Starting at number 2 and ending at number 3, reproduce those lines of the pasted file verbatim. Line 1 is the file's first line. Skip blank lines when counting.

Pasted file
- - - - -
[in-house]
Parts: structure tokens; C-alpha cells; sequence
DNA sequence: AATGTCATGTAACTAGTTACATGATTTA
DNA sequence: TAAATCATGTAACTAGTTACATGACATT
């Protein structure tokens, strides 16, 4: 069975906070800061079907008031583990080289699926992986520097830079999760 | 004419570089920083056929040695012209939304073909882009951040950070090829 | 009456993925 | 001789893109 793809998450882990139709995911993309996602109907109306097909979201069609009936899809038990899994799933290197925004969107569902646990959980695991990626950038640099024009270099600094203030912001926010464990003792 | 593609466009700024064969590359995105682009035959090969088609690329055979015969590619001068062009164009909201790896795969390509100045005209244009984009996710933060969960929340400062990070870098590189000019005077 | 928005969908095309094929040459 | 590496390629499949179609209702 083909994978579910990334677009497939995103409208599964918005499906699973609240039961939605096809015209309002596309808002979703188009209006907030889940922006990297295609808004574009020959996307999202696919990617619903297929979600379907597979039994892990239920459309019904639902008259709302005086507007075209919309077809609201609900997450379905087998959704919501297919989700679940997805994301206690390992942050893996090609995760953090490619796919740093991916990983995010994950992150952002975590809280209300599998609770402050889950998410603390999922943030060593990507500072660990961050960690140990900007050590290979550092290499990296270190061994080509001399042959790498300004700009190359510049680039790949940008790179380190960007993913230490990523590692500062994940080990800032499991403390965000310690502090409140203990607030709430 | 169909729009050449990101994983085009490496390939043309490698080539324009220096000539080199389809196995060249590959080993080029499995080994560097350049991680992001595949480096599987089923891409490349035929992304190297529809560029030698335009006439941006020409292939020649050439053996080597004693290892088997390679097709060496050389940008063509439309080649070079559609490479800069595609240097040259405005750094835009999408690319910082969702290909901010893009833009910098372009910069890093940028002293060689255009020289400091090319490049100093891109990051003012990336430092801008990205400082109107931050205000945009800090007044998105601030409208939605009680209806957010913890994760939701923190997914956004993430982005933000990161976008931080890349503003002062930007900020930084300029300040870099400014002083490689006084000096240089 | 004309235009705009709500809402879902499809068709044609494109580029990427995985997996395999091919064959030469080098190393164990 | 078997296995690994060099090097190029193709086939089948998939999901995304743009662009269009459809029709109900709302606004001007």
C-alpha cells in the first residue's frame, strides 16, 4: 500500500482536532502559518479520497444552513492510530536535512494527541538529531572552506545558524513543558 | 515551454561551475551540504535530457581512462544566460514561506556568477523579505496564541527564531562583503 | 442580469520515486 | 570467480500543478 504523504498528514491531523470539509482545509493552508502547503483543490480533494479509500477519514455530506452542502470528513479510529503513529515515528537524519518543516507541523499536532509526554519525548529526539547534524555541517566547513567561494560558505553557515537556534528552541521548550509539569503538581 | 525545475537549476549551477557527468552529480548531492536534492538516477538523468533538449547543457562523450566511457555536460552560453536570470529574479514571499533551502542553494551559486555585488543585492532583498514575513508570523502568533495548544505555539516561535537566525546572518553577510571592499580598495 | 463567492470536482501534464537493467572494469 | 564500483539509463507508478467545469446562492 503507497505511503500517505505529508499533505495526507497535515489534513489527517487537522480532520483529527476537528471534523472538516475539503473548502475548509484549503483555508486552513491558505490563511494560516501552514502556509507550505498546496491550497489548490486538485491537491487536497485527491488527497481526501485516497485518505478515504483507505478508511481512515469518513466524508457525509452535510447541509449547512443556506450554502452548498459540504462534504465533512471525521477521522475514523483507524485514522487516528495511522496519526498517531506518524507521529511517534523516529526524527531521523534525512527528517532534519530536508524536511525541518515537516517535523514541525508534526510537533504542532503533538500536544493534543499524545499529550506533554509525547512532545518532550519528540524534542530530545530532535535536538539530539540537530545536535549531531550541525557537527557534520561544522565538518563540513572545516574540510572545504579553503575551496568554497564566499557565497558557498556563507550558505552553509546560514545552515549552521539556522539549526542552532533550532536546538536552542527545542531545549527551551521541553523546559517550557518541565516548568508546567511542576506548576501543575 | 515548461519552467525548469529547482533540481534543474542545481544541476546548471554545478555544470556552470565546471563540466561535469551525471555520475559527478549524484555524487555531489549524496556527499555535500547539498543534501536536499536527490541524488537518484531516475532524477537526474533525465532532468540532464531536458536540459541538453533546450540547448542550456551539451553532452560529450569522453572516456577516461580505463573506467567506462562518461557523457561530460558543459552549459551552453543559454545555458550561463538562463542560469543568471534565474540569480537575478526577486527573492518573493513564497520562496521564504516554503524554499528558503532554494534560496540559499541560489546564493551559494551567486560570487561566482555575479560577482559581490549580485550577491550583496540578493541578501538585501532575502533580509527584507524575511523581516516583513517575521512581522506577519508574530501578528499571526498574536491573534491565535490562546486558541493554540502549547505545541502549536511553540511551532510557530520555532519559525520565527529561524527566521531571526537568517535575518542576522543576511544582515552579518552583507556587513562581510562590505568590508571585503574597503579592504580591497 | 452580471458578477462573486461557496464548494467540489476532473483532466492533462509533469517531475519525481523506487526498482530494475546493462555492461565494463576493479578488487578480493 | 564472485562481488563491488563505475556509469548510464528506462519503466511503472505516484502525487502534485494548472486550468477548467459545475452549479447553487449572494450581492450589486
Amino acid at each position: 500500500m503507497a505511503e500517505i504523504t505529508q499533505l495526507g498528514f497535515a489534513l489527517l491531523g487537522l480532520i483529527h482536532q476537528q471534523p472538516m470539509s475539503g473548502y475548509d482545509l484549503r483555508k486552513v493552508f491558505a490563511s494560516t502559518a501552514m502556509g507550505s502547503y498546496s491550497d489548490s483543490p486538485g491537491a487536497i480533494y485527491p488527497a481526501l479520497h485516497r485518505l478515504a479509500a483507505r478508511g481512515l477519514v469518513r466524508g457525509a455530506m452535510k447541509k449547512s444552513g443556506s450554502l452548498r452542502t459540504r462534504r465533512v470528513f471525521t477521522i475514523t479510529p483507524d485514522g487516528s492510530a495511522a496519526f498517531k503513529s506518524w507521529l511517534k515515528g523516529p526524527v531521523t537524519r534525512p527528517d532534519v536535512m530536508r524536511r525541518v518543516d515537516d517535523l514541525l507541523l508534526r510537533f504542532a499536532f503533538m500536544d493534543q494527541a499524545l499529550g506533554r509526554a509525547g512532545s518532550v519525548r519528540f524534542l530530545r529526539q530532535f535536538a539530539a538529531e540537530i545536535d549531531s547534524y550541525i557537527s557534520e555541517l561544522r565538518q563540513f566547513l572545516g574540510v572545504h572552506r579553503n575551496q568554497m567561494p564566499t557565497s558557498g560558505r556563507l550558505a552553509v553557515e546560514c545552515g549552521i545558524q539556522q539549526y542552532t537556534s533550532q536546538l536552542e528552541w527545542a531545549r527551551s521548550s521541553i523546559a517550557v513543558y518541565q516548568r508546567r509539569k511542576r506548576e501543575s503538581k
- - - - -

Parts: structure tokens; C-alpha cells; sequence
DNA sequence: AATGTCATGTAACTAGTTACATGATTTA